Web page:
"Democracy," observed the hard-bitten newspaperman H.L. Mencken, "is the theory that holds that the common people know what they want — and deserve to get it good and hard."
It's a sure bet Mencken would've felt his cynicism justified by the curious political career of John Oxendine.
In case you hadn't heard, Oxendine is the clear front-runner for the Republican nomination in this year's governor's race. Even his detractors concede that, come the July 20 GOP primary, the tinny-voiced, washboard-coiffed Georgia insurance commissioner is the only real shoo-in to make the runoff.
While his opponents have largely touted their experience or administrative competence, the Ox — a dubious nickname he's eagerly embraced — has taken the lead by noisily declaring himself the biggest gun-loving, God-fearing, gay-hating, flag-waving, tea-drinking, rootin' tootin' conservative around.
Recent polls rate his support as twice that of either of his two nearest rivals, Secretary of State Karen Handel and Nathan Deal, a longtime congressman. Meanwhile, Eric Johnson, once the top man in the state Senate, hasn't been able to break out of the mid-single digits.
How did it come to this? First elected in 1994, Oxendine has become a familiar name on statewide ballots, but his obscure, down-ticket post hardly offers the kind of visibility to serve as a stepping stone to the Governor's Mansion.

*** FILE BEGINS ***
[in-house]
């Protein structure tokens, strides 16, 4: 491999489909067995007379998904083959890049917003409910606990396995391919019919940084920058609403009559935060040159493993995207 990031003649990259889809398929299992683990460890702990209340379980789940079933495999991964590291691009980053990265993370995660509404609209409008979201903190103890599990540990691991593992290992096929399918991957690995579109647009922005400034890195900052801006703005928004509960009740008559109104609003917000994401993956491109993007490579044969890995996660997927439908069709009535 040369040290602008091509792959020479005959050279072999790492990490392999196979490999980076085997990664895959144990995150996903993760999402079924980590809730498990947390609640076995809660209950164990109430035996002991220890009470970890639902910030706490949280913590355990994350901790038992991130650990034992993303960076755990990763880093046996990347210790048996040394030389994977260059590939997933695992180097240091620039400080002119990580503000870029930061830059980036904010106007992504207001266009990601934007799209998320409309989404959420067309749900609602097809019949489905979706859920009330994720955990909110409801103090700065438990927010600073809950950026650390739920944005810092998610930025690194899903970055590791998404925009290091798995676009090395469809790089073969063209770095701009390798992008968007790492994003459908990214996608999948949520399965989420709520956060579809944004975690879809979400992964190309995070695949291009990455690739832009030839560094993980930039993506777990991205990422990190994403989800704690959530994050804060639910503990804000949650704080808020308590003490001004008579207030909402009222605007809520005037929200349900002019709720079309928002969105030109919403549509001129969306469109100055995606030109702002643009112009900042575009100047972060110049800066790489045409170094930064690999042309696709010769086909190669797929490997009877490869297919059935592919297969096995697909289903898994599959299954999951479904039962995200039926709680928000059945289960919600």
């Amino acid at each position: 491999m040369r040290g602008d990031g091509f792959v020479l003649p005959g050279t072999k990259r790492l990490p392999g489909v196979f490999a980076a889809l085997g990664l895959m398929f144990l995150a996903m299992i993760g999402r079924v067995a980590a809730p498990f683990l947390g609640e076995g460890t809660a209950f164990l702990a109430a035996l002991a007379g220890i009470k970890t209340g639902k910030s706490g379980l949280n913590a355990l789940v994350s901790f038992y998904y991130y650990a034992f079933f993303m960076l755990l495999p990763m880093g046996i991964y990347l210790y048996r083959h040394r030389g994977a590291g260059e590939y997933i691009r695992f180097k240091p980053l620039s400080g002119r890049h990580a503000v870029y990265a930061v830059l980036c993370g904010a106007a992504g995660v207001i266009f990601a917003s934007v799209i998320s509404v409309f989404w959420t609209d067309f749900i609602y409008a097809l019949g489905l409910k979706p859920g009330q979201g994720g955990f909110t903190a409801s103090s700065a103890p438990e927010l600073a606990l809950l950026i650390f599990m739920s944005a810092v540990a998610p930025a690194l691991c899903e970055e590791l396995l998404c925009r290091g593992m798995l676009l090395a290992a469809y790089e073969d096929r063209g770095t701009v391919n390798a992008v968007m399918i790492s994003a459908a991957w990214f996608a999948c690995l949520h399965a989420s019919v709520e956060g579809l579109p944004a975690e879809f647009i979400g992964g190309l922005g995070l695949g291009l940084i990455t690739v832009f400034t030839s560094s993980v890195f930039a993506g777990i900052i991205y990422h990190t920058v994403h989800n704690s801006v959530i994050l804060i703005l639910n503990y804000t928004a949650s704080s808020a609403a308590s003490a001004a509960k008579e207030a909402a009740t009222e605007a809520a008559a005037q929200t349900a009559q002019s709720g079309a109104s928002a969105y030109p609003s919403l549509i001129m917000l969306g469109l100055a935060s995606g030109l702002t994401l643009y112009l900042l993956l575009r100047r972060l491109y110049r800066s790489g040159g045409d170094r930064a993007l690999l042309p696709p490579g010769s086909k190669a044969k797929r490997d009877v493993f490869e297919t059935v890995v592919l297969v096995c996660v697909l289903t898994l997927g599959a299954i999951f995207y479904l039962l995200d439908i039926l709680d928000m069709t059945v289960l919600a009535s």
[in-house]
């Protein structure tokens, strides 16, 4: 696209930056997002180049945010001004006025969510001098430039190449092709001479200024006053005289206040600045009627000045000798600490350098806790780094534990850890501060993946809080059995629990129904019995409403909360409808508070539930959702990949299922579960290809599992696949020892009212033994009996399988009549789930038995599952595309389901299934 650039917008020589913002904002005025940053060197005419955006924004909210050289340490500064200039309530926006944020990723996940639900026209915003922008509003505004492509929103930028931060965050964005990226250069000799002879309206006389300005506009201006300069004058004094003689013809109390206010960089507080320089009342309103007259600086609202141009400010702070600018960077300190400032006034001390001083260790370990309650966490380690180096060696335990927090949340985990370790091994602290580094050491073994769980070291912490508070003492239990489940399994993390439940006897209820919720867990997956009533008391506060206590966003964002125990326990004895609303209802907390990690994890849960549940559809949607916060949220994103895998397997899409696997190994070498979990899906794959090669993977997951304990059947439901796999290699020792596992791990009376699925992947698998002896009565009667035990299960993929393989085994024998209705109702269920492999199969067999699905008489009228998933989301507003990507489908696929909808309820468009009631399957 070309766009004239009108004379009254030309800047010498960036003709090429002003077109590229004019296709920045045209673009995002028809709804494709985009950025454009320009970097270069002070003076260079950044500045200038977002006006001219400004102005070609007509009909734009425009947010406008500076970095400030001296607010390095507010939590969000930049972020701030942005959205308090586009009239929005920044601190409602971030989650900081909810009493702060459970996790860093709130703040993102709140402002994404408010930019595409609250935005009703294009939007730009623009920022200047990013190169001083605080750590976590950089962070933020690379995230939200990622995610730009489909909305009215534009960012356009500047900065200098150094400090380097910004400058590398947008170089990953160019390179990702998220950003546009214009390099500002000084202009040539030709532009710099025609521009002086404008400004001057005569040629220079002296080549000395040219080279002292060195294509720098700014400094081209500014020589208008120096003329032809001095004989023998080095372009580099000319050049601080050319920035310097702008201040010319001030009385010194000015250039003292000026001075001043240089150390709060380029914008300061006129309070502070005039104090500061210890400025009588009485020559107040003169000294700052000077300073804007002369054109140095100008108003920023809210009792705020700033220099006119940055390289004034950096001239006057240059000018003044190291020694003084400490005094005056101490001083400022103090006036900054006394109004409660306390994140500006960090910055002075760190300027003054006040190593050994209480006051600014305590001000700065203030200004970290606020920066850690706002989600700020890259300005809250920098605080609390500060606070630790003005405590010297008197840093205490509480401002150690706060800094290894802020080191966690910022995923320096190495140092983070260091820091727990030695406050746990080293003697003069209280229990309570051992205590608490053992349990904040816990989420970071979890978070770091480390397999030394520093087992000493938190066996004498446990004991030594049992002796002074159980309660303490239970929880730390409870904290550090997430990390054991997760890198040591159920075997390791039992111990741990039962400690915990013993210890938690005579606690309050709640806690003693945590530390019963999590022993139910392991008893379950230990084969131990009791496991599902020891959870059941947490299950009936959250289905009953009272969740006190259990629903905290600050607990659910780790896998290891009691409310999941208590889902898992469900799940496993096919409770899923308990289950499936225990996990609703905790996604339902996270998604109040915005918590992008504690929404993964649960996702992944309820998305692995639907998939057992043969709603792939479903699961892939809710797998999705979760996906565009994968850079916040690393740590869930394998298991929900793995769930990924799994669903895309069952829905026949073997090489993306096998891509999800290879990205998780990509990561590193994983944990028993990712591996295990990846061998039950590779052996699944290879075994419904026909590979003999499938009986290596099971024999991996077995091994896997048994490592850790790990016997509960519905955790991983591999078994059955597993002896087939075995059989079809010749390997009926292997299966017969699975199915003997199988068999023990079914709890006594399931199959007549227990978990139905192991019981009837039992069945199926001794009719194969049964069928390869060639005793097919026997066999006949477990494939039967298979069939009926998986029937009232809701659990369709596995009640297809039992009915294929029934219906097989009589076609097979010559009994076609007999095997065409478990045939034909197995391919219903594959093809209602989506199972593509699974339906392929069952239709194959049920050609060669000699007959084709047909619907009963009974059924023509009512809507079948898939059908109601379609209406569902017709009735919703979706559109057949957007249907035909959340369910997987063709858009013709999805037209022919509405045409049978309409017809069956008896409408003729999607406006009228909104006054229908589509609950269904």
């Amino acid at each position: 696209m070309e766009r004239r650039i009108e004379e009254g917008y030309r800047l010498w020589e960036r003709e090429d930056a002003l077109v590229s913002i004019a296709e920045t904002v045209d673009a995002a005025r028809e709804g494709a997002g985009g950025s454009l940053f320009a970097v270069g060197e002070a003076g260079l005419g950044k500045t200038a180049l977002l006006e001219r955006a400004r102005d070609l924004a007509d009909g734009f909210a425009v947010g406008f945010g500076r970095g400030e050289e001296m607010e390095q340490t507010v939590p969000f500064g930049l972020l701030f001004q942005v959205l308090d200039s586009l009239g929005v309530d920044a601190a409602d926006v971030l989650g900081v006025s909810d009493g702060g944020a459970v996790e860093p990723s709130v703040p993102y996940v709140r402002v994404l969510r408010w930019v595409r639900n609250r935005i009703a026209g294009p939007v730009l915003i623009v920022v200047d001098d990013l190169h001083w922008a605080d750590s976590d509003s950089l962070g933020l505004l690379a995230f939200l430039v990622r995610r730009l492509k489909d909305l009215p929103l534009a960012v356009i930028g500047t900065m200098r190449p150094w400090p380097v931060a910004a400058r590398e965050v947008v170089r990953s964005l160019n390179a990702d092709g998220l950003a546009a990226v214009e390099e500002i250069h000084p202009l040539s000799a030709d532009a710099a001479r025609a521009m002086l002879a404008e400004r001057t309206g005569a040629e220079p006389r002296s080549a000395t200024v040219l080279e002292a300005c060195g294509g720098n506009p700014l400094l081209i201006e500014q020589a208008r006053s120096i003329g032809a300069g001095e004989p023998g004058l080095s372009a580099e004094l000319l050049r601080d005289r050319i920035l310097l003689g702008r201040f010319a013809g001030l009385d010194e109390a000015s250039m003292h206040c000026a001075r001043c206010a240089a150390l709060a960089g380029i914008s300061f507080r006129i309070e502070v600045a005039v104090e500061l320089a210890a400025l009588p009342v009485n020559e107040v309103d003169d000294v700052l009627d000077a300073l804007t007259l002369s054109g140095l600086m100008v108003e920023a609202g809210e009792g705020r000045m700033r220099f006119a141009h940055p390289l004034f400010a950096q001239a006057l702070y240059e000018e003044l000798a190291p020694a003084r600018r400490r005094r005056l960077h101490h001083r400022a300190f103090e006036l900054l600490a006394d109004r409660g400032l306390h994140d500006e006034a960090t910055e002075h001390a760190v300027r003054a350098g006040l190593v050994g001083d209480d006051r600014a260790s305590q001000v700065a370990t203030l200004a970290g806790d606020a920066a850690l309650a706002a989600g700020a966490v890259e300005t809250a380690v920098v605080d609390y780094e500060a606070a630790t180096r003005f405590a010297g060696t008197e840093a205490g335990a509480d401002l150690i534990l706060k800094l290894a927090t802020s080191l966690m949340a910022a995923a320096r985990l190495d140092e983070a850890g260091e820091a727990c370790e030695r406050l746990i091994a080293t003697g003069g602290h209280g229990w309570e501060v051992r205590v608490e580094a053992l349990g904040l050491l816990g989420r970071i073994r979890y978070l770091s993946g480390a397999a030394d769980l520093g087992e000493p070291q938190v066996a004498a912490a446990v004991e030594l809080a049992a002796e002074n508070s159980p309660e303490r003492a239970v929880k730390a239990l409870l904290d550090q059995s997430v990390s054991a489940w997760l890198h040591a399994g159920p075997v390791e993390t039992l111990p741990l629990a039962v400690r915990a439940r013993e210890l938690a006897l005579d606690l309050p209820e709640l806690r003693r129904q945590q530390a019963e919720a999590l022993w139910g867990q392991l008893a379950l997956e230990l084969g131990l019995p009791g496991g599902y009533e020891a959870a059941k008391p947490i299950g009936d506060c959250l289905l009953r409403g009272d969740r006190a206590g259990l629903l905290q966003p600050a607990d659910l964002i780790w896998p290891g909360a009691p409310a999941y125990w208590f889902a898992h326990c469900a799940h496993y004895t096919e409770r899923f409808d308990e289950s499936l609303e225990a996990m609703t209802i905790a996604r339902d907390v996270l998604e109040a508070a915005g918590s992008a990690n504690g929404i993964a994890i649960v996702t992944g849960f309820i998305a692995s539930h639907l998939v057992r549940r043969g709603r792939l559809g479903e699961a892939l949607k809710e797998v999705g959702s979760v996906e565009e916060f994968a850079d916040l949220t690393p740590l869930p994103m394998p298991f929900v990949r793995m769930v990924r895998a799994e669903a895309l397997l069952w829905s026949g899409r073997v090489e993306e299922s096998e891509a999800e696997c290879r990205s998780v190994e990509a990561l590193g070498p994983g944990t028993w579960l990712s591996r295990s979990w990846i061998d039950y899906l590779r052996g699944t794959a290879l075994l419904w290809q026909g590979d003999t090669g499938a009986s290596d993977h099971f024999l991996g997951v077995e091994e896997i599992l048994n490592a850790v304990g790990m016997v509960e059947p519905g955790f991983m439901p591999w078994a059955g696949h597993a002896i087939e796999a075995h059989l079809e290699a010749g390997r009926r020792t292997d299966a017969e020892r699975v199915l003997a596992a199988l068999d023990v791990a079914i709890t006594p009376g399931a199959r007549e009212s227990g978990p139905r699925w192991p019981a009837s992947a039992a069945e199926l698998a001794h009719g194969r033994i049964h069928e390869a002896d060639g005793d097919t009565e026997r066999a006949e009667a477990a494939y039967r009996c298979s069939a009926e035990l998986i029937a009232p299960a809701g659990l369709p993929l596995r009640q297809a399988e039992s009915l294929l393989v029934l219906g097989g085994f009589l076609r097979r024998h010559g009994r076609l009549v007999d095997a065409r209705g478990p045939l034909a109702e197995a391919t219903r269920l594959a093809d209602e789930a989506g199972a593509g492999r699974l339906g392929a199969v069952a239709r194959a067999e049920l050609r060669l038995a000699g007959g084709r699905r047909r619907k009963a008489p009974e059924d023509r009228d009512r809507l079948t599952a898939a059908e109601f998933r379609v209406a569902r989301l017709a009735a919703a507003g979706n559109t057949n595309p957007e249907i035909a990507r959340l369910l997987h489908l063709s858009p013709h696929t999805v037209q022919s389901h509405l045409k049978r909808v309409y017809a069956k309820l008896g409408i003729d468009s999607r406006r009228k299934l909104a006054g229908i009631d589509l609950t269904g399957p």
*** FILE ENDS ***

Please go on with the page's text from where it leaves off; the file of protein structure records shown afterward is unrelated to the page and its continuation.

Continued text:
Instead, Oxendine was previously best known for his many peccadilloes and mini-scandals: wrecking two state vehicles and ordering a third without proper authorization; having his knuckles rapped by the State Ethics Commission for banking illegal campaign contributions; and being accused by everyone from consumer advocates to fellow GOP officials of being a shake-down artist who long ago turned his office into his own personal, pay-for-play fiefdom.
Then there's Oxendine's various conflicts of interest: brazenly collecting ass-loads of campaign cash from the very industries he's responsible for regulating; favoring contributors and cronies with cushy appointments; even marrying an executive with the state's largest health insurer without recusing himself from decisions affecting the company's fortunes. And we haven't even mentioned his son accidentally shooting a man during a hunting excursion. In short, Oxendine is carrying more baggage than Paris Hilton on a world cruise.
That said, here's our suggestion: On July 20, vote for the Ox.
For the love of Christ, this walking ethics complaint, this hot suburban mess of a gubernatorial hopeful deserves to be propelled to his rightful destiny — imploding into a supernova of questionable fundraising, hyper-inflated ego and holier-than-thou grandstanding. If Oxendine wins the GOP primary, we promise that the months leading up to the Nov. 2 general election will be amazing to behold — especially when contrasted to the courtly eloquence and veteran's savvy of the all-but-certain Democratic candidate, former Gov. Roy "Comeback Kid" Barnes.